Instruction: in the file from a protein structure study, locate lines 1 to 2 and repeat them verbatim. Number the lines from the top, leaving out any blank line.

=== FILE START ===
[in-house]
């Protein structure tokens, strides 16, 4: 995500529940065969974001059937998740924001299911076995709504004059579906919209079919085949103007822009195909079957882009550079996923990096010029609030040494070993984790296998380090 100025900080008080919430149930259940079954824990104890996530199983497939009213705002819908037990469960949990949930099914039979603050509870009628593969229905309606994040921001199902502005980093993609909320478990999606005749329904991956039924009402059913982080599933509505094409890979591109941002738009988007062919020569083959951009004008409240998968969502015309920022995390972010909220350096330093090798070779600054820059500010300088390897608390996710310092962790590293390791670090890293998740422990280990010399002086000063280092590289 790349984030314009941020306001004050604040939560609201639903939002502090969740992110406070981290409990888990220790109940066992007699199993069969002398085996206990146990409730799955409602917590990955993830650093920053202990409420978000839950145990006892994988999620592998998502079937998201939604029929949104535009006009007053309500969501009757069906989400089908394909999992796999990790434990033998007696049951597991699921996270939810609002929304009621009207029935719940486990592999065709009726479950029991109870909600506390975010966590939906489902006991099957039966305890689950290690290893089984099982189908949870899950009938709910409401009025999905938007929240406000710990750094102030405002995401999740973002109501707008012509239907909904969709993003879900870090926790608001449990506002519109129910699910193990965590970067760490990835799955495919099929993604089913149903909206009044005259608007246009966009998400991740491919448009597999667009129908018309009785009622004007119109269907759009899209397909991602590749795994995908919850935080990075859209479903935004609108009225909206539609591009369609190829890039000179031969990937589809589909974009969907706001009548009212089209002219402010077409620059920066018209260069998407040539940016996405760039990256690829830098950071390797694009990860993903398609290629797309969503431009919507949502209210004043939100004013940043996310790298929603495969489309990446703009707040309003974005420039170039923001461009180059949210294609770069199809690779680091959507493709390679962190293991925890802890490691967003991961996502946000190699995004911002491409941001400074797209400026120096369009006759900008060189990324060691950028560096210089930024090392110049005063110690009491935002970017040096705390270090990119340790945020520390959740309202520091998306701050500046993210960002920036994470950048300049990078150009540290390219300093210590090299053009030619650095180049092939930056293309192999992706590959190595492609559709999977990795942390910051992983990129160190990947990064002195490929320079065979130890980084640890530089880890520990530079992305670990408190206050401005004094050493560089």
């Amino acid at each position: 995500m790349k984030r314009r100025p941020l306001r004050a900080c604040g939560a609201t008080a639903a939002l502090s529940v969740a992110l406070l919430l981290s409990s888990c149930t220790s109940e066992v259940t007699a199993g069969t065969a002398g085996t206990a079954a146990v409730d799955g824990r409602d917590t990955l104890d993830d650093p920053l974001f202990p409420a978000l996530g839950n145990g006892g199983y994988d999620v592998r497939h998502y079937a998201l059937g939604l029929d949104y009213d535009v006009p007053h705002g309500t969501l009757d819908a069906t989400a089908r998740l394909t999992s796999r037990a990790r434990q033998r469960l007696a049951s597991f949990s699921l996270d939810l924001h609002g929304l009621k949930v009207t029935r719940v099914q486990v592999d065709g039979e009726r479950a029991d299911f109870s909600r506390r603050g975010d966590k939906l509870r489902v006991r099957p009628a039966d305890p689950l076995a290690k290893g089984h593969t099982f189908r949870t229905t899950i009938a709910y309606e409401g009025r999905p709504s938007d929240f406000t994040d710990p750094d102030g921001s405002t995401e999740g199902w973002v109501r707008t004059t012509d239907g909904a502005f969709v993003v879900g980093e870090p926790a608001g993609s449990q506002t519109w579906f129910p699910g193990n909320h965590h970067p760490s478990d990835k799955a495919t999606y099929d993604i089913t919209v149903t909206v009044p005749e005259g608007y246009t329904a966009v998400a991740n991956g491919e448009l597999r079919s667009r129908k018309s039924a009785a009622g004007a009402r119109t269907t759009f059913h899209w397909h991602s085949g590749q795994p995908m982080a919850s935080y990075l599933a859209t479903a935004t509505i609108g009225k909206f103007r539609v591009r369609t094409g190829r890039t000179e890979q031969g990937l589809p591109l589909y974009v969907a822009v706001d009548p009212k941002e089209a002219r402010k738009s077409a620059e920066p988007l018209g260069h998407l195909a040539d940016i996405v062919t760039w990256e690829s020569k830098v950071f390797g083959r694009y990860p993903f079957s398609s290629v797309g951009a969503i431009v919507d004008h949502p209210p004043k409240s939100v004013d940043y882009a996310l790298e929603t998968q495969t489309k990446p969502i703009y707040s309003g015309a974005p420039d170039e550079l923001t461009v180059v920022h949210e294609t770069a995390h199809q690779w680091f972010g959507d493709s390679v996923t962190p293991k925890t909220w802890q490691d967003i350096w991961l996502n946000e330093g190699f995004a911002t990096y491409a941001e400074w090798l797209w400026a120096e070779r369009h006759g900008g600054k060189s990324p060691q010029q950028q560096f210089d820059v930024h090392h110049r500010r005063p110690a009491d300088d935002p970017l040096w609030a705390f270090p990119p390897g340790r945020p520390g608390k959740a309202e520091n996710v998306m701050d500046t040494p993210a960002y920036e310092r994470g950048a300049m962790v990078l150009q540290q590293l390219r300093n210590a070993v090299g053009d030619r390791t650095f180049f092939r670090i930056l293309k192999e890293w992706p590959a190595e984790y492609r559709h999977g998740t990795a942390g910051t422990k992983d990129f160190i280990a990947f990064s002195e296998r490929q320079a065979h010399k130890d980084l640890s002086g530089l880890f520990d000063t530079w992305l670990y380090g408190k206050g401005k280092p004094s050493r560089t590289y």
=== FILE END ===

[in-house]
């Protein structure tokens, strides 16, 4: 995500529940065969974001059937998740924001299911076995709504004059579906919209079919085949103007822009195909079957882009550079996923990096010029609030040494070993984790296998380090 100025900080008080919430149930259940079954824990104890996530199983497939009213705002819908037990469960949990949930099914039979603050509870009628593969229905309606994040921001199902502005980093993609909320478990999606005749329904991956039924009402059913982080599933509505094409890979591109941002738009988007062919020569083959951009004008409240998968969502015309920022995390972010909220350096330093090798070779600054820059500010300088390897608390996710310092962790590293390791670090890293998740422990280990010399002086000063280092590289 790349984030314009941020306001004050604040939560609201639903939002502090969740992110406070981290409990888990220790109940066992007699199993069969002398085996206990146990409730799955409602917590990955993830650093920053202990409420978000839950145990006892994988999620592998998502079937998201939604029929949104535009006009007053309500969501009757069906989400089908394909999992796999990790434990033998007696049951597991699921996270939810609002929304009621009207029935719940486990592999065709009726479950029991109870909600506390975010966590939906489902006991099957039966305890689950290690290893089984099982189908949870899950009938709910409401009025999905938007929240406000710990750094102030405002995401999740973002109501707008012509239907909904969709993003879900870090926790608001449990506002519109129910699910193990965590970067760490990835799955495919099929993604089913149903909206009044005259608007246009966009998400991740491919448009597999667009129908018309009785009622004007119109269907759009899209397909991602590749795994995908919850935080990075859209479903935004609108009225909206539609591009369609190829890039000179031969990937589809589909974009969907706001009548009212089209002219402010077409620059920066018209260069998407040539940016996405760039990256690829830098950071390797694009990860993903398609290629797309969503431009919507949502209210004043939100004013940043996310790298929603495969489309990446703009707040309003974005420039170039923001461009180059949210294609770069199809690779680091959507493709390679962190293991925890802890490691967003991961996502946000190699995004911002491409941001400074797209400026120096369009006759900008060189990324060691950028560096210089930024090392110049005063110690009491935002970017040096705390270090990119340790945020520390959740309202520091998306701050500046993210960002920036994470950048300049990078150009540290390219300093210590090299053009030619650095180049092939930056293309192999992706590959190595492609559709999977990795942390910051992983990129160190990947990064002195490929320079065979130890980084640890530089880890520990530079992305670990408190206050401005004094050493560089």